GRAND RAPIDS, Mich. (WOOD) — When COVID-19 forced his Grand Rapids restaurant to permanently close, chef Matt Overdevest cooked up a new plan to share his cuisine: Steadfast Supper Club.
Marcona on Lyon was building a name for itself when the pandemic hit.
“We got an industry award. We were on Grand Rapids Magazine’s Top 10 list for restaurants. We started getting that great following. We had a really great core group of regular guests in a really wide demographic. The word was getting around. It felt like we were just starting to get our momentum,” Overdevest said.
But the “experiential” Mediterranean restaurant on Lyon Street near Union Avenue NE didn’t fit the new food landscape prompted by the pandemic.
“(Marcona on Lyon) was about that interaction with the guests and people coming in. And they weren’t there for 20 minutes. It was an hour and a half, two hours was standard,” Overdevest said.
“We (didn’t) have just order takers,” he added. “I would spend 20 minutes at a table just chatting with people because that’s what they’d like to do.”
ADAPTING WITHOUT DINE-IN SERVICE
Marcona on Lyon and its 15 employees tried to weather the COVID-19 storm, reaching out to food delivery services like DoorDash and Grubhub even before Gov. Gretchen Whitmer’s executive order closed restaurant dining rooms.
Marcona on Lyon also altered its menu and switched to takeout service only, with Overdevest and two chefs running the entire business for a week.
“It just was not worth it,” said Overdevest. “The amount of business we were doing didn’t even add up to the cost associated with us even opening the door.”
On May 8, Overdevest made the announcement: Marcona on Lyon would not be reopening.
“It’s emotional for me because … I take a tremendous amount of pride in what I do and the people I had as guests, and I really had that connection with a lot of people, like a real genuine connection. And it hurts me to not be able to have that with them right now,” Overdevest said.
STEADFAST SUPPER CLUB
Before Marcona on Lyon, Overdevest served as a local family’s private chef for a decade. Now he’s turning to those skills to bring the restaurant experience into people’s homes.
“When I was a private chef… I had no budget and I could do whatever I wanted, which was really cool. So I spent 10 years never cooking the same dish twice,” he said. “I have a really, really, really wide range of things that I can do, and so I want to offer that to other people.”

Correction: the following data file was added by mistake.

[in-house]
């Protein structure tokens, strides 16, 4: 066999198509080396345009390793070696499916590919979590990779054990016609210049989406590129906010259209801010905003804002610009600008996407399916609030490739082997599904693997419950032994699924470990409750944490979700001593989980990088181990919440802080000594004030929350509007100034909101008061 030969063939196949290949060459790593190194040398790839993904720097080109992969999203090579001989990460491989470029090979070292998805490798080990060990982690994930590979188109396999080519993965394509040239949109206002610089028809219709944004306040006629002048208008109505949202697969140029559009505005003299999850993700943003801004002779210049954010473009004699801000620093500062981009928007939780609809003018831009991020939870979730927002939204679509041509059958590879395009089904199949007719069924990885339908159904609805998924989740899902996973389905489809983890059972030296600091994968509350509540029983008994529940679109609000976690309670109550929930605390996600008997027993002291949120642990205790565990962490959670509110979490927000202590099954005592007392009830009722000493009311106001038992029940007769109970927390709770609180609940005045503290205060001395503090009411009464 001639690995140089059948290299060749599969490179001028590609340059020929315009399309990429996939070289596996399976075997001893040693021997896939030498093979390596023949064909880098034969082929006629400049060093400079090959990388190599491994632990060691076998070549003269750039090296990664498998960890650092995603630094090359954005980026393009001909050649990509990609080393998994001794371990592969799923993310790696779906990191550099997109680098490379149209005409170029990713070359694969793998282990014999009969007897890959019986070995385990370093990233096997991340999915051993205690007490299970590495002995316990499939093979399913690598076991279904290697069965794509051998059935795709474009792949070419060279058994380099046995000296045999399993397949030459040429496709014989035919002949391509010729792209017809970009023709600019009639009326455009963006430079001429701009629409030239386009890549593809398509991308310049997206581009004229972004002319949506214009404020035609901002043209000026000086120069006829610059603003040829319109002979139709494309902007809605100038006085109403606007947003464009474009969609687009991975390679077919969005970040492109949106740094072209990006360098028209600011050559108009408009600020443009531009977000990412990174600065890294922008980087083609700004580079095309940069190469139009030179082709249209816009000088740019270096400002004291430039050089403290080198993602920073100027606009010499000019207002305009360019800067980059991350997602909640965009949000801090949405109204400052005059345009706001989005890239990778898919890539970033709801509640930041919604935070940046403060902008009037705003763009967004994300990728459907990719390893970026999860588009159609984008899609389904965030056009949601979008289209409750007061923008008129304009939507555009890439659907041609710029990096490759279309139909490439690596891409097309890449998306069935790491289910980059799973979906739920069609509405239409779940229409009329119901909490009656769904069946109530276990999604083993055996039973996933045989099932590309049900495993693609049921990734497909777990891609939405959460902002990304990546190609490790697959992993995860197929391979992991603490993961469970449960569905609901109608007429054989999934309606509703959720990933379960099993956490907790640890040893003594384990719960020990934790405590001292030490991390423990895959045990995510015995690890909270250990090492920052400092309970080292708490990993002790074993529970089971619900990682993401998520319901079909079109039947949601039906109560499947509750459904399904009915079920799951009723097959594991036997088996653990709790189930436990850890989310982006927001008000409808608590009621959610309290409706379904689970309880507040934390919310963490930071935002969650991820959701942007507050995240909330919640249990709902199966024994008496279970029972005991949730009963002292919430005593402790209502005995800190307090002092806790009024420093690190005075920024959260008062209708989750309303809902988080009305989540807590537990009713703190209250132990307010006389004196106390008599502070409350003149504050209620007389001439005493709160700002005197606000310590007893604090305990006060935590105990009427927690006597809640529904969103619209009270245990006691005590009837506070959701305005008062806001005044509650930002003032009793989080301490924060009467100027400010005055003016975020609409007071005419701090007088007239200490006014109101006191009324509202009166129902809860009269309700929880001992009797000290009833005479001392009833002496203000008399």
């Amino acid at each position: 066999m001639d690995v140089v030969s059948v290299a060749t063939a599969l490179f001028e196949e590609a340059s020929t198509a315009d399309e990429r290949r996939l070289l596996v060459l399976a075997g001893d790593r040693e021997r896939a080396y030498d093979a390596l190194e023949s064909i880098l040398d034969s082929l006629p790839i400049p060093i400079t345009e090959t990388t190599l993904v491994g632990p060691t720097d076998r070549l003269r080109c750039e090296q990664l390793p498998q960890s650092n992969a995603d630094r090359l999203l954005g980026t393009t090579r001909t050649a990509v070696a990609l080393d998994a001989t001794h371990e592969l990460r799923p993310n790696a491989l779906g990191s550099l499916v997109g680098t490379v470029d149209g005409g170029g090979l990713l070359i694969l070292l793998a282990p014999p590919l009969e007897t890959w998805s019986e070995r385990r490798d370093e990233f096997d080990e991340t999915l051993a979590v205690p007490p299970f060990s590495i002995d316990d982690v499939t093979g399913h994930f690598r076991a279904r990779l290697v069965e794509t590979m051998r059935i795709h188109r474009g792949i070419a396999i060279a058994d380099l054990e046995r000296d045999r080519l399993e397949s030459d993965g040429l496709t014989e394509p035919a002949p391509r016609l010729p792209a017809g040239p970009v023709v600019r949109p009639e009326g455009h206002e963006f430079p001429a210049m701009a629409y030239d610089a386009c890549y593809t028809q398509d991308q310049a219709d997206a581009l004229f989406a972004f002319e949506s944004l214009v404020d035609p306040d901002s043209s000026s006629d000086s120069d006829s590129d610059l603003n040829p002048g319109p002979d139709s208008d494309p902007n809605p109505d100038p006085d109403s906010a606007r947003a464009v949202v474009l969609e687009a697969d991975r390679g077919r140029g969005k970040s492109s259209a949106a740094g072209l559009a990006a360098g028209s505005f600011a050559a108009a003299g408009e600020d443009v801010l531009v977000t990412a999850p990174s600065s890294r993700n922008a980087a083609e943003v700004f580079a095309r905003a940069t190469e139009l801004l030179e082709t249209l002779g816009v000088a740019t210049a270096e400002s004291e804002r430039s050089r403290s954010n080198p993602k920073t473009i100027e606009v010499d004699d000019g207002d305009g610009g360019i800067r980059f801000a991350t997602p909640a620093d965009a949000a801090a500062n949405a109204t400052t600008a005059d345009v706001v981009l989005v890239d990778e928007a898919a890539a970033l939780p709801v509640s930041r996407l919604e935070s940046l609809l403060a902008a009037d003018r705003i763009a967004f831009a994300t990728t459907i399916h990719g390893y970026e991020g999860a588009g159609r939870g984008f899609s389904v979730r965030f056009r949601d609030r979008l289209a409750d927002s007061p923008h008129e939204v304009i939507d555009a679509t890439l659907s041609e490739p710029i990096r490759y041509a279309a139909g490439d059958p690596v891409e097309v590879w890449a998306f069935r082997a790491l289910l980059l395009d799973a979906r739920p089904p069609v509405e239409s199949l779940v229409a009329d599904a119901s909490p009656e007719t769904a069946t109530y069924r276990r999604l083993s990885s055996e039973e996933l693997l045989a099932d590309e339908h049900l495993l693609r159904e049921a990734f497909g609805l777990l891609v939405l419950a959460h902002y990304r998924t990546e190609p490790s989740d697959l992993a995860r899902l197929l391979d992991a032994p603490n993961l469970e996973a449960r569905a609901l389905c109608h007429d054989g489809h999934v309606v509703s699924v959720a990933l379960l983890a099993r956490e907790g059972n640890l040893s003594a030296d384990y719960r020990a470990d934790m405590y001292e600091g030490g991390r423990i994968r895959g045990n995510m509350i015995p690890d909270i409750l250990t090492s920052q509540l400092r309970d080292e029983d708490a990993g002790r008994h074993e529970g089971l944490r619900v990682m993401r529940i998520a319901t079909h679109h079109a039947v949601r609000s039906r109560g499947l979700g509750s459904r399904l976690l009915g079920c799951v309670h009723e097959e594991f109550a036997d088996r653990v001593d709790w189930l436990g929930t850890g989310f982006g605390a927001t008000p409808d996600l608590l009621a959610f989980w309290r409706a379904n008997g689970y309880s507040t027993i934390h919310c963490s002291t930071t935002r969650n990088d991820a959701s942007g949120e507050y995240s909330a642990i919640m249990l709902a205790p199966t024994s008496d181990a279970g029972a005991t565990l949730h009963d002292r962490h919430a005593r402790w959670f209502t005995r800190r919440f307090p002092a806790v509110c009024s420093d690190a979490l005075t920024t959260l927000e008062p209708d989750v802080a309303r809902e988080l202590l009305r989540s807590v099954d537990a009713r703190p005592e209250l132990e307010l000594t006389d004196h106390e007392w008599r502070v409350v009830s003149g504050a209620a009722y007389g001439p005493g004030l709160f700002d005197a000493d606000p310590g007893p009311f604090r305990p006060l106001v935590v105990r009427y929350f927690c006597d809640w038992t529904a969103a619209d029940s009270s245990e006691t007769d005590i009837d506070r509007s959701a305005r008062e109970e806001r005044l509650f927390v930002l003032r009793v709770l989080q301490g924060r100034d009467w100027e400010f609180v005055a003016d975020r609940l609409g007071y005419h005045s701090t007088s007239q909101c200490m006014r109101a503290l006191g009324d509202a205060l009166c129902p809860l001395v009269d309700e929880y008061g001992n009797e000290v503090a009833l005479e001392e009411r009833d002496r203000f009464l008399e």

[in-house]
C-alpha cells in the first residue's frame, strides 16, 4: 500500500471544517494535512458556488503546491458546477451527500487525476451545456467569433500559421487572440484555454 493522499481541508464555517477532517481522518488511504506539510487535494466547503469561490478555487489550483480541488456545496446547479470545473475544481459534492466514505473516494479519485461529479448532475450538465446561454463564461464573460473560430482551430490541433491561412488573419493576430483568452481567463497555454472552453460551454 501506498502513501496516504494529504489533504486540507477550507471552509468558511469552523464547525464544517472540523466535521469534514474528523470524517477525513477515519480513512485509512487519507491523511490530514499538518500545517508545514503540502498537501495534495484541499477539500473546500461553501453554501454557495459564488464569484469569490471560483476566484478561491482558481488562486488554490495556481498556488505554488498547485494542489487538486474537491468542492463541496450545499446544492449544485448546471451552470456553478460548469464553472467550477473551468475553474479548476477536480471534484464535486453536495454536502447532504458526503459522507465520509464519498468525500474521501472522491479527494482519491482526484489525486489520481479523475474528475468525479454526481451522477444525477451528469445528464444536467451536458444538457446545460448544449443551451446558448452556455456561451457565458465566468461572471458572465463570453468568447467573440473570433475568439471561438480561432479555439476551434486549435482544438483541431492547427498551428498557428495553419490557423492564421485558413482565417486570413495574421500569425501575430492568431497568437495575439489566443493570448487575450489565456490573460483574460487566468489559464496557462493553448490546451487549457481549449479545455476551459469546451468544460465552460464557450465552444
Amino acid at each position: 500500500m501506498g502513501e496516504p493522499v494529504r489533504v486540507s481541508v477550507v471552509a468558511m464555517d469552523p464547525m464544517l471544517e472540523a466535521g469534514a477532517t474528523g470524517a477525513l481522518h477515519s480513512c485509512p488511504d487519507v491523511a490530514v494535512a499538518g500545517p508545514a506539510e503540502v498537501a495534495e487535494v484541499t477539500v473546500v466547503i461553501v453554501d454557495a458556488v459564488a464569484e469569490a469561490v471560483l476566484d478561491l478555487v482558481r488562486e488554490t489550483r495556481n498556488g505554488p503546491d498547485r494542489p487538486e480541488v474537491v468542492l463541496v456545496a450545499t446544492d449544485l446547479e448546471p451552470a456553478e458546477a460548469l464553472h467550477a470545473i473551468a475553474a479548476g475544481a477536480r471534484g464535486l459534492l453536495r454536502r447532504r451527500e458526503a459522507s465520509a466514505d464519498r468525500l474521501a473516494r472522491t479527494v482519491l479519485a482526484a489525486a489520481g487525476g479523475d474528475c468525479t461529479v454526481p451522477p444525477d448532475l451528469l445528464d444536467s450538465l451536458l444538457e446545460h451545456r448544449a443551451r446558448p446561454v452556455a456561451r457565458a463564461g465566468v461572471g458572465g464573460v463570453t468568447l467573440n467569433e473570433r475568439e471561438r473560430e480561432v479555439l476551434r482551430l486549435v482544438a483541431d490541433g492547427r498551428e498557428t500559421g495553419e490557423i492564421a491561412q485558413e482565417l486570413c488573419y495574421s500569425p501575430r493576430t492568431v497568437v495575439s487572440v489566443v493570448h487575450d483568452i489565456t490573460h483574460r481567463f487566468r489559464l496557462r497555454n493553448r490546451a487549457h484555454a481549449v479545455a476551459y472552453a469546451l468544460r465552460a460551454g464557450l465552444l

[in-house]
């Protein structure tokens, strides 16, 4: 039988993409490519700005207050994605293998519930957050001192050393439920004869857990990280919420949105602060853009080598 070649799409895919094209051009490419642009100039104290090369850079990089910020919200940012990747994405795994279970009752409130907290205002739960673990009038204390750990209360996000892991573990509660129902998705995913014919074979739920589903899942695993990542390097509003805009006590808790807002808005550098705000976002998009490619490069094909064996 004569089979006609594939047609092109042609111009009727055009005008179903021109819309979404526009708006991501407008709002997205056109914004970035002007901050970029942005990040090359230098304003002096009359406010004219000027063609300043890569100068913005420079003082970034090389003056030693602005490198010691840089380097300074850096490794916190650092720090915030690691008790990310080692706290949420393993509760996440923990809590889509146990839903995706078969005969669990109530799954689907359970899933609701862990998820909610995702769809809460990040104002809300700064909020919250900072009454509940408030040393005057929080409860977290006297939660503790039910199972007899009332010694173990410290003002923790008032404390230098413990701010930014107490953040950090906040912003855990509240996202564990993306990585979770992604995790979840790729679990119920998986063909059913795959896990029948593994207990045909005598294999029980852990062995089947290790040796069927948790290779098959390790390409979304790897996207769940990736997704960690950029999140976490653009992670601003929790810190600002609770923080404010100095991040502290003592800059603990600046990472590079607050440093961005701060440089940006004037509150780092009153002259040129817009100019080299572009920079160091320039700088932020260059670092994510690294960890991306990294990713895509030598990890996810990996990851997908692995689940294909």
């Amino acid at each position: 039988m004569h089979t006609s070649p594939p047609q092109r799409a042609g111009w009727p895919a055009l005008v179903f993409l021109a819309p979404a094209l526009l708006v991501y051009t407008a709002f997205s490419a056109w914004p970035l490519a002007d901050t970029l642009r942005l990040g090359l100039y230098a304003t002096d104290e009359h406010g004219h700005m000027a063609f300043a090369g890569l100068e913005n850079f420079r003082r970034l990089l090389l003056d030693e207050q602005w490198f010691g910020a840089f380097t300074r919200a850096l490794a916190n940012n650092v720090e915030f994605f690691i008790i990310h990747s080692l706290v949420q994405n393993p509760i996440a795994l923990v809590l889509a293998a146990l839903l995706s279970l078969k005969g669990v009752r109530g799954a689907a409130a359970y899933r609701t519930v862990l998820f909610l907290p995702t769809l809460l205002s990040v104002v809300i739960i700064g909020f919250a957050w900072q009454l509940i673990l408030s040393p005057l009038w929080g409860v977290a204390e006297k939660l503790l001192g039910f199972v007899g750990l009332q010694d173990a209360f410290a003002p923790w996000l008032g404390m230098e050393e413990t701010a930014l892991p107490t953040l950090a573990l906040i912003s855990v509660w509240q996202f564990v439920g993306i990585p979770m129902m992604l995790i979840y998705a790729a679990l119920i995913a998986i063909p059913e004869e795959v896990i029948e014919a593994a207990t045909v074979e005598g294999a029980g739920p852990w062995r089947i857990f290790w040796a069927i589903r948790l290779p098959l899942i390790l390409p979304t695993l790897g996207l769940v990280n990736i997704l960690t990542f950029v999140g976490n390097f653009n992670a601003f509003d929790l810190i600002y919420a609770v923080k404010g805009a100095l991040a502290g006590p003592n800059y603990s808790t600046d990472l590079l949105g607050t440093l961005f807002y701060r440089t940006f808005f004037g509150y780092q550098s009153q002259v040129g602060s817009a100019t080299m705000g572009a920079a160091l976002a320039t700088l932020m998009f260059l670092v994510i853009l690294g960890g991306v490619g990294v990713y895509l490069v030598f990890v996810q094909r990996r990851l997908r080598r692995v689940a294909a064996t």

For a minimum of $450, Overdevest will come into a customer’s home and create a four- or six-course dining experience, following federal guidelines to prevent COVID-19.
Overdevest said he will create a menu based on the host’s requests, buy all the food needed and bring it all to the host’s home to prepare and serve, wearing a mask at all times.
“I have a separate set of shoes that I wear inside versus out that had been cleaned so I’m not walking from a grocery store into a home,” he added.
He plans to wear gloves at all times inside a host’s home, including while preparing and serving food.
“(There are about) a hundred gloves and a box. I’d probably use at least… one-and-a-half boxes of gloves per meal,” he said.
Overdevest also plans to wash all raw produce in an acidic solution and rewash all the host’s dishes before setting the table. He’ll also take care of the dirty dishes afterwards.
“My goal is to make people comfortable with it and I’m happy to do whatever needs to happen to make that happen,” he said.
Subpar kitchens don’t faze Overdevest.
“Everybody thinks you need that big fancy kitchen, and the reality is you don’t. I have no problem if you have an electric stove, I have no problem,” he said. “I’ve cooked on boats that have tiny, tiny, tiny galleys. I can cook in almost anybody anybody’s home.”
Each meal will come with context.
“It’s not just a plate of food to me — there’s always a history or a story or … a reason why it is what it is,” he said. “So yeah, I will be explaining all of those just as I would in the restaurant, except now it’s in your home.”
PERSONAL CHEF BUSINESS BOOM
The cost is $80 per person for a four-course meal or $100 per person for a six-course meal, not including grocery costs.
“People are going to have birthdays and anniversaries and celebrations every single day, and you want to be able to be in an environment where you feel comfortable. You can let your guard down with people and not be concerned with what’s going on, where this is in your home or in your backyard or whatever, and I have the ability to come in and prepare all of this for you,” he said.
Overdevest says while paying at least $450 for a meal isn’t for everyone, business is booming for personal chefs.
“It’s a ‘Catch-22’ right now: You like being at home, but you don’t like having to do it all yourself all the time. That’s the hard part,” he said. “I know a few other personal chefs here in town and their business is incredible right now. (They) are delivering meals to homes they’ve either prepared somewhere else… to have during the week and their business is thriving.”
It’s a trend also popping up in New York City, where some top chefs who were laid off during the pandemic are now being recruited to become private chefs for wealthy families, according to Business Insider.
For more information or to schedule a dinner party with Overdevest, visit Steadfast Supper Club’s website at www.steadfastsupperclub.com.